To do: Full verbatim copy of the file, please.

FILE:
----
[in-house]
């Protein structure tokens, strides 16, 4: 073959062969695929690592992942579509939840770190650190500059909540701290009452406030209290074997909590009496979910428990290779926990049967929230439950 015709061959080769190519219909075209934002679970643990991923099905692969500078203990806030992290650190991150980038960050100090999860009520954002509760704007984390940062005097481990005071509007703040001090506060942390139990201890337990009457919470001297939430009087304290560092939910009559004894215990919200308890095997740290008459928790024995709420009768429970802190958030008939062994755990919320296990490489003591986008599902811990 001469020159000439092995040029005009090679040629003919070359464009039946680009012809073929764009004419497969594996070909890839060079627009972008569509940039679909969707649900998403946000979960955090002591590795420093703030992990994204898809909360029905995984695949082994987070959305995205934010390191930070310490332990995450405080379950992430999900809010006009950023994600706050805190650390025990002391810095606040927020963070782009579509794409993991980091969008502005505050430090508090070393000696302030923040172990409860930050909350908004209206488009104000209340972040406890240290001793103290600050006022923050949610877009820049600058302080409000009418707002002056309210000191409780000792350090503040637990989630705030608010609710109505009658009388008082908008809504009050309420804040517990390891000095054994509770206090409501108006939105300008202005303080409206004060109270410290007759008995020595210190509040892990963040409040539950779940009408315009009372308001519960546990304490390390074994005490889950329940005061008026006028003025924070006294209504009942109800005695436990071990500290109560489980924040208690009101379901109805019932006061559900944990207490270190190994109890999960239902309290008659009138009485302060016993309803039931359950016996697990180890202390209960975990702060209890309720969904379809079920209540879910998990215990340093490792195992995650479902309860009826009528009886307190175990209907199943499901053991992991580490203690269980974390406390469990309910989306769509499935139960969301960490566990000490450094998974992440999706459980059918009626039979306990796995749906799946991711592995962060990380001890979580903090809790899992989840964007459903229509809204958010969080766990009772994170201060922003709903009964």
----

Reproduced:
[in-house]
């Protein structure tokens, strides 16, 4: 073959062969695929690592992942579509939840770190650190500059909540701290009452406030209290074997909590009496979910428990290779926990049967929230439950 015709061959080769190519219909075209934002679970643990991923099905692969500078203990806030992290650190991150980038960050100090999860009520954002509760704007984390940062005097481990005071509007703040001090506060942390139990201890337990009457919470001297939430009087304290560092939910009559004894215990919200308890095997740290008459928790024995709420009768429970802190958030008939062994755990919320296990490489003591986008599902811990 001469020159000439092995040029005009090679040629003919070359464009039946680009012809073929764009004419497969594996070909890839060079627009972008569509940039679909969707649900998403946000979960955090002591590795420093703030992990994204898809909360029905995984695949082994987070959305995205934010390191930070310490332990995450405080379950992430999900809010006009950023994600706050805190650390025990002391810095606040927020963070782009579509794409993991980091969008502005505050430090508090070393000696302030923040172990409860930050909350908004209206488009104000209340972040406890240290001793103290600050006022923050949610877009820049600058302080409000009418707002002056309210000191409780000792350090503040637990989630705030608010609710109505009658009388008082908008809504009050309420804040517990390891000095054994509770206090409501108006939105300008202005303080409206004060109270410290007759008995020595210190509040892990963040409040539950779940009408315009009372308001519960546990304490390390074994005490889950329940005061008026006028003025924070006294209504009942109800005695436990071990500290109560489980924040208690009101379901109805019932006061559900944990207490270190190994109890999960239902309290008659009138009485302060016993309803039931359950016996697990180890202390209960975990702060209890309720969904379809079920209540879910998990215990340093490792195992995650479902309860009826009528009886307190175990209907199943499901053991992991580490203690269980974390406390469990309910989306769509499935139960969301960490566990000490450094998974992440999706459980059918009626039979306990796995749906799946991711592995962060990380001890979580903090809790899992989840964007459903229509809204958010969080766990009772994170201060922003709903009964």